Having seen all the phases and what they offer, I want to try reverse-engineering some design templates for non-boss enemies in FF7. The graphs in the previous sections only provide averages for each stat in a quest. Averages are useful for understanding what a whole quest is like in aggregate, but they don’t always explain how individual enemies contribute toward the overall feel of each battle, quest or the game at large. At the same time, it wouldn’t be useful to describe every individual enemy as a piece of unique content, because there’s too much noise in that. Instead, I’ve derived six archetypes of enemies found in FF7. These archetypes cover about two-thirds of all the non-boss battles in the game. There are some enemies which don’t fit into any category. Some of these enemies are gimmicky, like the Ying & Yang, Mover or Magic Pot enemies, who all have highly unusual abilities or defenses. Some of these enemies are extreme versions of game design concepts, like the Bomb and Grenade, who keep getting more dangerous throughout the fight. Some enemies are in place only to be hunted, like the Beach Plug. But the majority of FF7 enemies fall into some kind of archetype.
The most basic enemy archetype is what I call the “one-two punch” type (OTP for short), and so I will use this type to explain how the template works. The first thing to notice is the behavior summary. The basic design idea behind the OTP is that it has a normal attack that does base damage, but it also uses a second ability—a special attack that does 1.25 to 3 times base damage. I call this ability the “signature” attack or ability, as it is the thing which defines most of the archetypes. The OTP tends to use its basic attack and signature attack interchangeably.
 [N.B. every archetype in this section is derived from these same sources]
The rest of the card is fairly simple. The top row shows the number of basic attacks required to defeat this enemy by Red XIII at the same level with the appropriate gear. Like everything else on the card, this row has a range of values, because not every enemy of an archetype is exactly the same. Note that although the range is displayed in highest-to-lowest order, that’s not necessarily chronological. As we saw in the discussions of phases two and three, different monster attributes peak at different times. The range simply covers the quests up until the final dungeon and optional content. The next row shows the component stat for the enemy’s basic attack, which is the most common attack all enemies use. Sometimes the basic attack is magical, but most of the time it’s physical. Sometimes an enemy’s basic attack is below base damage—it has a component stat of less than one—but usually it’s one or higher. The next row on the card shows the range of component stats for the OTP’s special ability, which is between one and three. Note that although the high-end for a special ability of the OTP is a component stat of three, this actually happens in phase three, not in phase four. On the other hand, the enemy with the highest component stat for this category (the Sculpture from the Whirlwind Maze) also has a low-end durability score of two.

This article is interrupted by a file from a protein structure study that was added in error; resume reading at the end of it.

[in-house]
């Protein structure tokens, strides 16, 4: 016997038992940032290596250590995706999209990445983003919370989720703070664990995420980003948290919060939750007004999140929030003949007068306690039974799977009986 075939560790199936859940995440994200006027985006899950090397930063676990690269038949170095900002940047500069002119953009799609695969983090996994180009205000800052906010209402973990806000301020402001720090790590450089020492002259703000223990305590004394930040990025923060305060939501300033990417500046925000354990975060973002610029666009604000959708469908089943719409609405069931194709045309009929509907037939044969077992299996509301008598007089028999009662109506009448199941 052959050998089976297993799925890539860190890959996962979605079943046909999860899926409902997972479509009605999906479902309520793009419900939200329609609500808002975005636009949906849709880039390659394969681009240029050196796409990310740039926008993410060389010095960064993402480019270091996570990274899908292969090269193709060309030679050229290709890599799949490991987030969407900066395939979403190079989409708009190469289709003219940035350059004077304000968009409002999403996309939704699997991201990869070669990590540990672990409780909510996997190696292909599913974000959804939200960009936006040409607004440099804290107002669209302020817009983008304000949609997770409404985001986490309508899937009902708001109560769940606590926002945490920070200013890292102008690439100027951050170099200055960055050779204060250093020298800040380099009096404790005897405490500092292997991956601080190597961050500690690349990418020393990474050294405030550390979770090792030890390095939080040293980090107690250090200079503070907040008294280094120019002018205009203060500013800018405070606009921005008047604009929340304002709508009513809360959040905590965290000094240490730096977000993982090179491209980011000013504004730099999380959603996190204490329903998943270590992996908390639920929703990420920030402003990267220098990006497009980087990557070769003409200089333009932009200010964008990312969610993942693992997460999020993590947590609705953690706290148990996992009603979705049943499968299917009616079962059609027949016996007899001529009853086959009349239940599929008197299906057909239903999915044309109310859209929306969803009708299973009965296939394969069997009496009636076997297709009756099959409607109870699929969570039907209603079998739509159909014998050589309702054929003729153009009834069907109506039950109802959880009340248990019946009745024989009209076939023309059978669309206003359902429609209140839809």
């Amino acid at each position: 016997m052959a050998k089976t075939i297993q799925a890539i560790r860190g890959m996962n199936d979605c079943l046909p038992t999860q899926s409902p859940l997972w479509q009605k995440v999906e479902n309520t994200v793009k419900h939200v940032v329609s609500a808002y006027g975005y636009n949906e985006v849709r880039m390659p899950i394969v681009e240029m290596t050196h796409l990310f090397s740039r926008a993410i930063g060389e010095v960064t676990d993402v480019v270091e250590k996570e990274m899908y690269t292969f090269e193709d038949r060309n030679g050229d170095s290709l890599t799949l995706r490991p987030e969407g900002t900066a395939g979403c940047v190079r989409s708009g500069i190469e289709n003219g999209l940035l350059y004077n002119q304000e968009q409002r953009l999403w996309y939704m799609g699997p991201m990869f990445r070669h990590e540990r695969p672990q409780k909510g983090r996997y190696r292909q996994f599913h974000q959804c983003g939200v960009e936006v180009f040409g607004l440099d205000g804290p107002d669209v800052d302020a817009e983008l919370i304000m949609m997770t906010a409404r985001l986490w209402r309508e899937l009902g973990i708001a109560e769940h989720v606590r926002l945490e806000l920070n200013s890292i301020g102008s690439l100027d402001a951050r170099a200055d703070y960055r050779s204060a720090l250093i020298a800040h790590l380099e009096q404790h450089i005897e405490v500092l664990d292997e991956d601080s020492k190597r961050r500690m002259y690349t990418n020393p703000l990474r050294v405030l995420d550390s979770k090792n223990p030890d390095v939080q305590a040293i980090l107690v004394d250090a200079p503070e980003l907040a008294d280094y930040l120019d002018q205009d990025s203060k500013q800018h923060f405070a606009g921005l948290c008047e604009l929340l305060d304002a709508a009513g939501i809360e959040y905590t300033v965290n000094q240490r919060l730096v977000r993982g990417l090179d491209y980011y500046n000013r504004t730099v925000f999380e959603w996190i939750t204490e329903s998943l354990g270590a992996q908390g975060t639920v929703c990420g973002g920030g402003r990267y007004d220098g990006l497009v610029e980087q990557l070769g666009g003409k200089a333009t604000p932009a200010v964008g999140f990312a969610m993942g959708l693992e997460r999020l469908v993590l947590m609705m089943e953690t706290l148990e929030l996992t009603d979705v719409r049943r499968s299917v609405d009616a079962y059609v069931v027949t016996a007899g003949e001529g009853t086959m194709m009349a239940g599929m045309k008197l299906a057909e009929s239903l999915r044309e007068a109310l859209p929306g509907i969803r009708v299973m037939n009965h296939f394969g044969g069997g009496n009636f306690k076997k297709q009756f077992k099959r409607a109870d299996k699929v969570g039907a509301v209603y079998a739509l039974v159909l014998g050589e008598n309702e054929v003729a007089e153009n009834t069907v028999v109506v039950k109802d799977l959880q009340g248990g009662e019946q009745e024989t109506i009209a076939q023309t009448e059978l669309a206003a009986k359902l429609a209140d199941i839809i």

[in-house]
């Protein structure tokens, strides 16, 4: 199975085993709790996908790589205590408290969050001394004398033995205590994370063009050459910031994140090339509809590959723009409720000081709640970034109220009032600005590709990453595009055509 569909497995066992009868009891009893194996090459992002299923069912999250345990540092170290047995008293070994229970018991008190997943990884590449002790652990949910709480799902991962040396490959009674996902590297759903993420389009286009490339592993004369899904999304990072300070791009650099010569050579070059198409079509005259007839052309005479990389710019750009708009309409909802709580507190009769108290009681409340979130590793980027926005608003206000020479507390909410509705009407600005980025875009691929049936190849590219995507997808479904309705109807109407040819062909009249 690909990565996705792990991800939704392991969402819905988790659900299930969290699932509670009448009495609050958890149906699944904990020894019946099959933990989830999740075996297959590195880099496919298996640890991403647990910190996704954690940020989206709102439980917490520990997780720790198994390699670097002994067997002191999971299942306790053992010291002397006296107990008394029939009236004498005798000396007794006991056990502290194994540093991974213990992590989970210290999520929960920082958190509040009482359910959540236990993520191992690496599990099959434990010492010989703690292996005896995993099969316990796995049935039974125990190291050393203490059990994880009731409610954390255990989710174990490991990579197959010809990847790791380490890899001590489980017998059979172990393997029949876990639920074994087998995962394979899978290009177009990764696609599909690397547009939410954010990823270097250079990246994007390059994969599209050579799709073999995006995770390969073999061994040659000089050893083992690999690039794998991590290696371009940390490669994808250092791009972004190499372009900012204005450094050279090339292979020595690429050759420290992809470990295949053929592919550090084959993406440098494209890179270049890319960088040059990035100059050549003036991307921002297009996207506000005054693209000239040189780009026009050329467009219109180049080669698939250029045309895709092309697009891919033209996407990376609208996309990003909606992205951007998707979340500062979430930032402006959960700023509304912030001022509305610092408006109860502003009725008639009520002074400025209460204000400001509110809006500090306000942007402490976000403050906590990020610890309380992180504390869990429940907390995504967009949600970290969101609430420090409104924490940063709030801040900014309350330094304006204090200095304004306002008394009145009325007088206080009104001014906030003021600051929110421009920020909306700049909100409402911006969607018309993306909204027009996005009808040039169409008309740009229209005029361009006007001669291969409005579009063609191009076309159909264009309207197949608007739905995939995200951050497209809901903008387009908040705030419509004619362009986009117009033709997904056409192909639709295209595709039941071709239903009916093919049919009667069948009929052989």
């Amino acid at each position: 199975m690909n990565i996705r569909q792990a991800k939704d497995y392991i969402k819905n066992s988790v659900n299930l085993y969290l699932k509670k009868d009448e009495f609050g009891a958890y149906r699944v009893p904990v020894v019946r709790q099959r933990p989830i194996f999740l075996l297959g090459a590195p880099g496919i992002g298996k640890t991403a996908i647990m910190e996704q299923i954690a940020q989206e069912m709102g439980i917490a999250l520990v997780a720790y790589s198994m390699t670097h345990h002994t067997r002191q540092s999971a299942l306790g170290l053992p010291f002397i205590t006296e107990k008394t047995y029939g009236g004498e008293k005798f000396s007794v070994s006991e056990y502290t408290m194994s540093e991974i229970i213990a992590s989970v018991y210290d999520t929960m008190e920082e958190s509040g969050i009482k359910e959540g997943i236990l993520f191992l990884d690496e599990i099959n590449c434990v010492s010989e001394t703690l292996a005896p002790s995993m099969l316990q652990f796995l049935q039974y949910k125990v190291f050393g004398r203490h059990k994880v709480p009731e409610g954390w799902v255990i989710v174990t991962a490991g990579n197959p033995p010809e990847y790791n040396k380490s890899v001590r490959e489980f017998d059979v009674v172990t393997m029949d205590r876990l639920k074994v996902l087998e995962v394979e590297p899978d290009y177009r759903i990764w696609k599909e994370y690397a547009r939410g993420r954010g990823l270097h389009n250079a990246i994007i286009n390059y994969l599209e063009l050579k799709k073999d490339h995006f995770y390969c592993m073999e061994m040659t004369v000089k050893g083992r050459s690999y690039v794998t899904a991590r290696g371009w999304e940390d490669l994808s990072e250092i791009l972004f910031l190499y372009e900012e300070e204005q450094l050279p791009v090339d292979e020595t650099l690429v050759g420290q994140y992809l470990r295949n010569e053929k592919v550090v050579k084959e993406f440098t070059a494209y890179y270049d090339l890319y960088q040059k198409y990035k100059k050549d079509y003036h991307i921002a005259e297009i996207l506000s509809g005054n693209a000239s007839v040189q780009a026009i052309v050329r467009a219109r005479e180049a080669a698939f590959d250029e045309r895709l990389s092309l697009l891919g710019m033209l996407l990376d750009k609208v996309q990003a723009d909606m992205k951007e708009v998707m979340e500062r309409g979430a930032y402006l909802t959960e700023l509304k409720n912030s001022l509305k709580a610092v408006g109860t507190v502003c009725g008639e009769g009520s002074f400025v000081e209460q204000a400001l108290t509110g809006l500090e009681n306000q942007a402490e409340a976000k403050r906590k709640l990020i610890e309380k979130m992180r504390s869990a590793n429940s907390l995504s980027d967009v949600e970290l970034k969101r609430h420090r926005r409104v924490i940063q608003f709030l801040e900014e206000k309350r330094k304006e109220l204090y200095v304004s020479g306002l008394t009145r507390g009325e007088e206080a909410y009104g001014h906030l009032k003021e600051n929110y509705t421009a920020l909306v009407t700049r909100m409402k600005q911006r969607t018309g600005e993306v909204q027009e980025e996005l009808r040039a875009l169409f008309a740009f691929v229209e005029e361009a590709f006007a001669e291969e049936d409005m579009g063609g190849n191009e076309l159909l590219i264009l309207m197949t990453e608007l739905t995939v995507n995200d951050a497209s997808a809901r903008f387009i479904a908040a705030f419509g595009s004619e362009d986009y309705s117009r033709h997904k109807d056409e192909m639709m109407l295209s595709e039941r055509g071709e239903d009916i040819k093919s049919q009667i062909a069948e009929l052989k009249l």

The enemy with the highest durability from this group is from the Northern Crater.
Another simple type of enemy is the rabid fox family of enemies, which inflict the majority of the game’s debuffs. The typical setup for the rabid fox is that it has a basic attack which it mixes interchangeably with a signature attack that also inflicts a debuff.
Note that the signature ability still does damage. In phases one and two, the component stats for the debuff-inflicting abilities are below one, but by the end of the game these abilities grow to the point where they are even with (or sometimes slightly above) base damage. Interestingly, the basic attack for these creatures does not grow, and instead stays locked at base damage levels. Typically, the rabid fox type of enemy inflicts debuffs to which I gave a ranking of “1”—debuffs like poison, slow, frog and blind. Finally, although it isn’t listed on the card, I want to point out a trend in the AI of these enemies. Most enemies of this type use their debuff ability as part of a random mix of abilities that includes their basic attack. Sometimes, however, enemies of this type will continuously use their debuff ability until all party members are afflicted, even if this is an impossible goal because some party members are immune.